March 13, 2020
BRUNSWICK, ME – Today, U.S. Senator Angus King (I-Maine) released the following statement in response to the President’s announcement that he will be declaring a national emergency in response to the continuing spread of the coronavirus. The announcement comes one day after Senator King and a group of his colleagues urged the President to take this step.
“It is clear that we need aggressive, forward-thinking action to prevent this pandemic from continuing to spread,” said Senator King. “Today’s announcement is a step in the right direction to begin to get our planning together. But in order for this to have its full effect, the President needs to put politics aside, stop downplaying the challenges we face, and lean on the expertise of his leading scientists and public health officials.
“To Maine people who might be concerned by the use of the phrase ‘national emergency’, please know that it is a legal distinction that expedites and funds a thorough response to this threat. We will get through this, together. Be smart, take care of yourself, and listen to the Maine CDC.”
Senator King has strongly pushed for proactive efforts to protect global public health amid the coronavirus pandemic. Earlier today, he introduced legislation that would ensure free coronavirus tests for all Americans, and wrote a letter urging the top internet service providers to take steps to accommodate the increased reliance on telepresence services as more people shift to telework, online education, and telehealth. Yesterday, he shared a video to his social media channels to highlight steps Maine people can take to stay healthy. Last month, Senator King introduced the Global Health Security Act to officially establish a permanent, presidentially-appointed position to manage outbreak response efforts, advance the goals of the 2014 Global Health Security Agenda, and authorize annual funding towards that goal. Senator King also joined a bipartisan group of senators to introduce the Public Health Emergency Response and Accountability Act, which would create a permanent reserve fund to enable quick and effective responses to future public health emergencies.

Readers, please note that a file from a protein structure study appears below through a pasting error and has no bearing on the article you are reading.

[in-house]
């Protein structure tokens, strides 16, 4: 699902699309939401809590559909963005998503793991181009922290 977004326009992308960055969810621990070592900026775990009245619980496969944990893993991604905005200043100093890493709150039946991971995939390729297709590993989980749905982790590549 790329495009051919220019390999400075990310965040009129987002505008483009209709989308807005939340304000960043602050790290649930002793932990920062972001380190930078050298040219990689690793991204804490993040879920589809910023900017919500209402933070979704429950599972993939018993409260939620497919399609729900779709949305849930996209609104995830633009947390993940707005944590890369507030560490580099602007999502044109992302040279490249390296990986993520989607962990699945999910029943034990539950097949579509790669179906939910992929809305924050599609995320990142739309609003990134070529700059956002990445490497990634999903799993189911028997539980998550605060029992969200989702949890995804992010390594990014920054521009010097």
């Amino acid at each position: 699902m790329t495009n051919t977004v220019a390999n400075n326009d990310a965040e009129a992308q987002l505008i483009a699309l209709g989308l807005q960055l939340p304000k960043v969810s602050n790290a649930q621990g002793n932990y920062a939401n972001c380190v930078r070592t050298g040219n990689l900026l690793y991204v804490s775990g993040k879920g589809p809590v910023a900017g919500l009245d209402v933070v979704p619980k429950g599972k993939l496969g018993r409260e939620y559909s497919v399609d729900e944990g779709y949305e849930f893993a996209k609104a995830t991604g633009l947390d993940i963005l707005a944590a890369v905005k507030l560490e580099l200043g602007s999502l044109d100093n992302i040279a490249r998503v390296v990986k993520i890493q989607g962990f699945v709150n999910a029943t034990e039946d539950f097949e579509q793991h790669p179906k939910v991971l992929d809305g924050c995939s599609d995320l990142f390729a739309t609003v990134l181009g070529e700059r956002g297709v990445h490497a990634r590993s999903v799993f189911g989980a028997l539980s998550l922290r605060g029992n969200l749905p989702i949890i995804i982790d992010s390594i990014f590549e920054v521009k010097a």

Senators King and Elizabeth Warren (D-Mass.) sent a letter in February requesting details on USAID’s recent decision to shutter PREDICT, a program established to identify and combat viruses that may generate global public health emergencies, such as the recent coronavirus. The letter follows up on last year’s inquiry by Senator King, where he asked for information on USAID’s decision to end PREDICT. In January, he joined 30 of his Senate colleagues in sending a letter to Secretary of Health and Human Services (HHS) Alex Azar requesting updates on the Administration’s response to the novel coronavirus outbreak and information on the steps being taken to keep American families safe.